Shelia M. Kennison - LAB


 

Current Research

Phone: 405-744-7335 
Fax: 405-744-8067

E-mail: shelia.kennison@okstate.edu

Memory and Language in Individuals with Complete Agenesis of the Corpus Callosum
New research is exploring the memory and language processing in individuals who are born without a corpus callosum (i.e., complete agenesis of the corpus callosum or ACC).  The corpus callosum is the bundle of fibers that connect the left and right hemispheres in the brain.  ACC is a very rare condition that is sometimes diagnosed when individuals are adults. Increasingly, children are diagnosed early in life or before birth.  Little is known about how ACC affects individuals' cognitive processing.

Time Course of Integrative Semantic Processing

Our research has shown that the time course of integrative semantic processing during reading occurs more rapidly for certain types of noun than for others. Plural nouns and animate singular nouns have been found to be integrated rapidly. Current research is investigating the role of word-specific frequency of usage information in the time course of semantic integration.

Comprehending Cataphoric Pronouns in Chinese and Korean

Our research has shown that there are processing differences for anaphoric and cataphoric usages of English pronouns. On going studies are investigating the processing of overt and zero pronouns in Chinese and Korean, comparing anaphoric and cataphoric pronominal forms.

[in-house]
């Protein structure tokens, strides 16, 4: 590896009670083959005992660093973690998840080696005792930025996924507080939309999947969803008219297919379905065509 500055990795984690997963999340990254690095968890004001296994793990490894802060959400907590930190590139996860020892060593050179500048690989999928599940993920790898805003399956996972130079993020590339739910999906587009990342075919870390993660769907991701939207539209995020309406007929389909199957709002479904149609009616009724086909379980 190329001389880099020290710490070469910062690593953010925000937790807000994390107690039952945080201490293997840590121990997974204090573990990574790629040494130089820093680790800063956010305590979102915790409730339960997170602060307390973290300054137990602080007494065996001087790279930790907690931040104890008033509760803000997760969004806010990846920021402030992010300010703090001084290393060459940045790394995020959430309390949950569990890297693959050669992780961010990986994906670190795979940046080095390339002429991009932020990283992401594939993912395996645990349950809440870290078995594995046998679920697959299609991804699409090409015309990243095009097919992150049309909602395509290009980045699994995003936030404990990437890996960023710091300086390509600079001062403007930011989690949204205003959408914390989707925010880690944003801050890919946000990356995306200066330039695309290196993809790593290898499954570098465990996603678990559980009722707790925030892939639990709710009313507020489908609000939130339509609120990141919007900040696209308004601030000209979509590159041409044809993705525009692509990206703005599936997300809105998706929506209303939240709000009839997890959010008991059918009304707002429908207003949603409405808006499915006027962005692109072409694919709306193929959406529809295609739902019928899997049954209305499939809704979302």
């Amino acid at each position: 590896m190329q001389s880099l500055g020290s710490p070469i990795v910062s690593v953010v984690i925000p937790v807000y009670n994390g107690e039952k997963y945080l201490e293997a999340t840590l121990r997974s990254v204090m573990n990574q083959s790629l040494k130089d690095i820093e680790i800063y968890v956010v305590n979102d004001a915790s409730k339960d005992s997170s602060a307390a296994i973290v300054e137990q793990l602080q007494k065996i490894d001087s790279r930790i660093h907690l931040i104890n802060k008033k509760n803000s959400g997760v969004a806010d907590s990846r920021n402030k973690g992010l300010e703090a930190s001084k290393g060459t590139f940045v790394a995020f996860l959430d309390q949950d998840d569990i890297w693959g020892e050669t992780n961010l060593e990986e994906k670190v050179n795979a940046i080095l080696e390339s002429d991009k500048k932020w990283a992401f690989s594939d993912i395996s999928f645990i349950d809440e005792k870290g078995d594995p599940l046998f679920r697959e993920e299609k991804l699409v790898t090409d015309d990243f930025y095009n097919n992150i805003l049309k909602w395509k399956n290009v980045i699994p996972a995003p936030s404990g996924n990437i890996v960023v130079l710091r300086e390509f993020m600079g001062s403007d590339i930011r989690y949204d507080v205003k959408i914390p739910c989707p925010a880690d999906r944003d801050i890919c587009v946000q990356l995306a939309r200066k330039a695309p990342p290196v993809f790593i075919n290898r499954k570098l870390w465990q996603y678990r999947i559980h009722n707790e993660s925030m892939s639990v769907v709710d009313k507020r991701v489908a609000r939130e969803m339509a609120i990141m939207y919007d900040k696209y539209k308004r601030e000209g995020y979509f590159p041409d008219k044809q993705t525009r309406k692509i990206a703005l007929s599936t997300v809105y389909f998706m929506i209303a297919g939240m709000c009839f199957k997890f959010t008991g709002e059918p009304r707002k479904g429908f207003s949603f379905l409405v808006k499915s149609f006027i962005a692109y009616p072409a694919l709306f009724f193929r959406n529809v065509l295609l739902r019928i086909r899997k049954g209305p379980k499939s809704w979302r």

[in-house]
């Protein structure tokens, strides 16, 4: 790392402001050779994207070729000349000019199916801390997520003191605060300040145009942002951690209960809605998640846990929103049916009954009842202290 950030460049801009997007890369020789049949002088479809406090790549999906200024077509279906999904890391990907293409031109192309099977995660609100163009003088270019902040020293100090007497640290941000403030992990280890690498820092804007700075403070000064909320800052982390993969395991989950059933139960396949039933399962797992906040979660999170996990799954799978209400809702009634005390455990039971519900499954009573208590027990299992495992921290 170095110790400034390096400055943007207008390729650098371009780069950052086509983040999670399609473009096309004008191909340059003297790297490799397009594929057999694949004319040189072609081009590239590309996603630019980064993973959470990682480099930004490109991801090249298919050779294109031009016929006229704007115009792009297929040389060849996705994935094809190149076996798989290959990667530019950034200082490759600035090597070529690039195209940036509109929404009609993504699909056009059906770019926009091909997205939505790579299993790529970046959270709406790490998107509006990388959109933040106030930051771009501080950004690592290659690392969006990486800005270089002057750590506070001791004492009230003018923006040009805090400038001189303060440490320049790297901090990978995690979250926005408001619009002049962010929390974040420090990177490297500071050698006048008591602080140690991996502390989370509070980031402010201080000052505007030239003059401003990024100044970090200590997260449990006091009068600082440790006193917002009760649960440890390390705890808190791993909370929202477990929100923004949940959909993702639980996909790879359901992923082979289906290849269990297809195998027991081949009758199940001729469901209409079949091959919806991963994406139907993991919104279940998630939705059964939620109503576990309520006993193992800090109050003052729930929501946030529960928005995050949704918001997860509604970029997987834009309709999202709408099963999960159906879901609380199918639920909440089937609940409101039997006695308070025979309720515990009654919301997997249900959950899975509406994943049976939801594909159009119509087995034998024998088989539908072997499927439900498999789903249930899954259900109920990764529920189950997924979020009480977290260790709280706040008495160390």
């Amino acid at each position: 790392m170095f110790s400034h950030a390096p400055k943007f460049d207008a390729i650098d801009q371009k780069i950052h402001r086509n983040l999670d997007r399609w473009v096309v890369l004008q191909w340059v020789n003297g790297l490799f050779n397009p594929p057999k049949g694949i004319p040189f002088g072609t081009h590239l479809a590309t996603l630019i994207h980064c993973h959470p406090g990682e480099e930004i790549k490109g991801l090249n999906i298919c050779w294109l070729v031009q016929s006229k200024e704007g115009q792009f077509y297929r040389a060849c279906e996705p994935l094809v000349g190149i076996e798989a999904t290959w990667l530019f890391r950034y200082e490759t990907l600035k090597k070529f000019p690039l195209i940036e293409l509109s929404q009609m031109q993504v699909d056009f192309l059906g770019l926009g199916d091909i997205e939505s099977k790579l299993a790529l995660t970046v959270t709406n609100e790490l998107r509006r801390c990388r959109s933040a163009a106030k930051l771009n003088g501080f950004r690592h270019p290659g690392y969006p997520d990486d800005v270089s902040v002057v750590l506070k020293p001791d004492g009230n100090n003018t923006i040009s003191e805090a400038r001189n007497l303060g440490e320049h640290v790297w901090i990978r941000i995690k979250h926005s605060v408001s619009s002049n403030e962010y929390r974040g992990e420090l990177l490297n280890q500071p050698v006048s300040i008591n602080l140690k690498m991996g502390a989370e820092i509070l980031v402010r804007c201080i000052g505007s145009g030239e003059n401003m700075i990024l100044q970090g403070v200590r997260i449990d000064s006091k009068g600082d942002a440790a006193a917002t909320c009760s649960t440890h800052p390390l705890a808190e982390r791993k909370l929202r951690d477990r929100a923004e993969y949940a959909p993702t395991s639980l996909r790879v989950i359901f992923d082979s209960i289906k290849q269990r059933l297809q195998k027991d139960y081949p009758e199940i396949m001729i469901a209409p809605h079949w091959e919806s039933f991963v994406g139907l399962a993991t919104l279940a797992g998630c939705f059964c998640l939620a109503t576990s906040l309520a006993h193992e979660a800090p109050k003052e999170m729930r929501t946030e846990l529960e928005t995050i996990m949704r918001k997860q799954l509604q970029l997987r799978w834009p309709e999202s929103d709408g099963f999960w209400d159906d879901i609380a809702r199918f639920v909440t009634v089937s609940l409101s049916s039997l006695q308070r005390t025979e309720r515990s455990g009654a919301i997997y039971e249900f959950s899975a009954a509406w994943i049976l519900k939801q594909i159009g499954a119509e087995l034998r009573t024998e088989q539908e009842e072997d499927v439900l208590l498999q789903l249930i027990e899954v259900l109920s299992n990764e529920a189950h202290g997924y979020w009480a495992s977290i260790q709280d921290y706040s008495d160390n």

Age of Acquisition and Bilingual Language Processing

Our research has shown that for monolinguals there is greater right hemisphere involvement in the processing of words learned early in childhood (before the age of 4) than in the processing of words learned later in life (after age 7). Our current research is extending this research to investigate hemispheric differences in processing L1 and L2 words that were learned early in childhood or later in life.

Comprehending Gender-Specific Pronouns

Our research has shown that the gender-specific pronouns he, she, himself, and herself take longer to associate with gender ambiguous antecedents if the gender stereotype of the antecedent is incongruent with the gender of the pronoun. Our current research is investigating the extent to which there are individual differences in resolving gender-specific pronouns.



 

 

We are located in North Murray Hall, across the street from Theta Pond near the corner of Monroe & University.

Current Research